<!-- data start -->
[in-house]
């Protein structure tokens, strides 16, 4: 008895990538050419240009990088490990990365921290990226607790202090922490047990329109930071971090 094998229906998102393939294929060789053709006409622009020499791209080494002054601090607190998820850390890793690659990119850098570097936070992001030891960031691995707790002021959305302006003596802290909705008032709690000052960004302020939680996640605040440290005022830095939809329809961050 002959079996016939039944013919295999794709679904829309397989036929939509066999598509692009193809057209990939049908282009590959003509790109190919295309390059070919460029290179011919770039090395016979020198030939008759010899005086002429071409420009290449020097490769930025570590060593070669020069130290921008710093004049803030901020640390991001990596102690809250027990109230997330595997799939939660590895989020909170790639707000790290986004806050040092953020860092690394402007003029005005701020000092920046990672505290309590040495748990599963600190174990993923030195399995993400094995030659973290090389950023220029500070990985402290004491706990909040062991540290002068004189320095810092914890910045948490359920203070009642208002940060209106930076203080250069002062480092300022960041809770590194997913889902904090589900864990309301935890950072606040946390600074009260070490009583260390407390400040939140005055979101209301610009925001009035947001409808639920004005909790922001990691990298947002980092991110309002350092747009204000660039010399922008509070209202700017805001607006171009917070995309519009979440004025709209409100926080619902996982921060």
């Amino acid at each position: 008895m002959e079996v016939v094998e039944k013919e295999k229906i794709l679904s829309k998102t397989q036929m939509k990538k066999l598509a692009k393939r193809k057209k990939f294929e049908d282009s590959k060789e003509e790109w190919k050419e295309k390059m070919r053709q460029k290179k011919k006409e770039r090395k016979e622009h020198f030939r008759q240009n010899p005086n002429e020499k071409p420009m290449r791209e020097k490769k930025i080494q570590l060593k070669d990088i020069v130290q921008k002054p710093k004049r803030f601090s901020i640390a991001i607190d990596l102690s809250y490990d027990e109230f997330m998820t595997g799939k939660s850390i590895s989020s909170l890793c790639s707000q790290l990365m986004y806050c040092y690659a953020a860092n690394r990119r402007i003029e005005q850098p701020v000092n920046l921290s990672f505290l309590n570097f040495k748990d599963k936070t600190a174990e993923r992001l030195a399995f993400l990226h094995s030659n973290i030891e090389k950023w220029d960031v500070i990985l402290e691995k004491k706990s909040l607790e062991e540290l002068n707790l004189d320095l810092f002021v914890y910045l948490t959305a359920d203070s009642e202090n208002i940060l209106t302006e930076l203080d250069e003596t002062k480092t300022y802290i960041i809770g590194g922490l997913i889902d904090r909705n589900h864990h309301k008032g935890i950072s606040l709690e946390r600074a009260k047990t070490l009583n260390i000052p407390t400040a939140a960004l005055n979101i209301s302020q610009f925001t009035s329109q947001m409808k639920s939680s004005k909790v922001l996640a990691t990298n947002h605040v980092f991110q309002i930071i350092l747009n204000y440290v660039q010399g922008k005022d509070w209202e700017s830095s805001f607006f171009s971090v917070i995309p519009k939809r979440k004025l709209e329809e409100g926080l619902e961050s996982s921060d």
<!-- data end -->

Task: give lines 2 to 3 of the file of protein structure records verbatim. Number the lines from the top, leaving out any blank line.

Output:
């Protein structure tokens, strides 16, 4: 008895990538050419240009990088490990990365921290990226607790202090922490047990329109930071971090 094998229906998102393939294929060789053709006409622009020499791209080494002054601090607190998820850390890793690659990119850098570097936070992001030891960031691995707790002021959305302006003596802290909705008032709690000052960004302020939680996640605040440290005022830095939809329809961050 002959079996016939039944013919295999794709679904829309397989036929939509066999598509692009193809057209990939049908282009590959003509790109190919295309390059070919460029290179011919770039090395016979020198030939008759010899005086002429071409420009290449020097490769930025570590060593070669020069130290921008710093004049803030901020640390991001990596102690809250027990109230997330595997799939939660590895989020909170790639707000790290986004806050040092953020860092690394402007003029005005701020000092920046990672505290309590040495748990599963600190174990993923030195399995993400094995030659973290090389950023220029500070990985402290004491706990909040062991540290002068004189320095810092914890910045948490359920203070009642208002940060209106930076203080250069002062480092300022960041809770590194997913889902904090589900864990309301935890950072606040946390600074009260070490009583260390407390400040939140005055979101209301610009925001009035947001409808639920004005909790922001990691990298947002980092991110309002350092747009204000660039010399922008509070209202700017805001607006171009917070995309519009979440004025709209409100926080619902996982921060």
């Amino acid at each position: 008895m002959e079996v016939v094998e039944k013919e295999k229906i794709l679904s829309k998102t397989q036929m939509k990538k066999l598509a692009k393939r193809k057209k990939f294929e049908d282009s590959k060789e003509e790109w190919k050419e295309k390059m070919r053709q460029k290179k011919k006409e770039r090395k016979e622009h020198f030939r008759q240009n010899p005086n002429e020499k071409p420009m290449r791209e020097k490769k930025i080494q570590l060593k070669d990088i020069v130290q921008k002054p710093k004049r803030f601090s901020i640390a991001i607190d990596l102690s809250y490990d027990e109230f997330m998820t595997g799939k939660s850390i590895s989020s909170l890793c790639s707000q790290l990365m986004y806050c040092y690659a953020a860092n690394r990119r402007i003029e005005q850098p701020v000092n920046l921290s990672f505290l309590n570097f040495k748990d599963k936070t600190a174990e993923r992001l030195a399995f993400l990226h094995s030659n973290i030891e090389k950023w220029d960031v500070i990985l402290e691995k004491k706990s909040l607790e062991e540290l002068n707790l004189d320095l810092f002021v914890y910045l948490t959305a359920d203070s009642e202090n208002i940060l209106t302006e930076l203080d250069e003596t002062k480092t300022y802290i960041i809770g590194g922490l997913i889902d904090r909705n589900h864990h309301k008032g935890i950072s606040l709690e946390r600074a009260k047990t070490l009583n260390i000052p407390t400040a939140a960004l005055n979101i209301s302020q610009f925001t009035s329109q947001m409808k639920s939680s004005k909790v922001l996640a990691t990298n947002h605040v980092f991110q309002i930071i350092l747009n204000y440290v660039q010399g922008k005022d509070w209202e700017s830095s805001f607006f171009s971090v917070i995309p519009k939809r979440k004025l709209e329809e409100g926080l619902e961050s996982s921060d």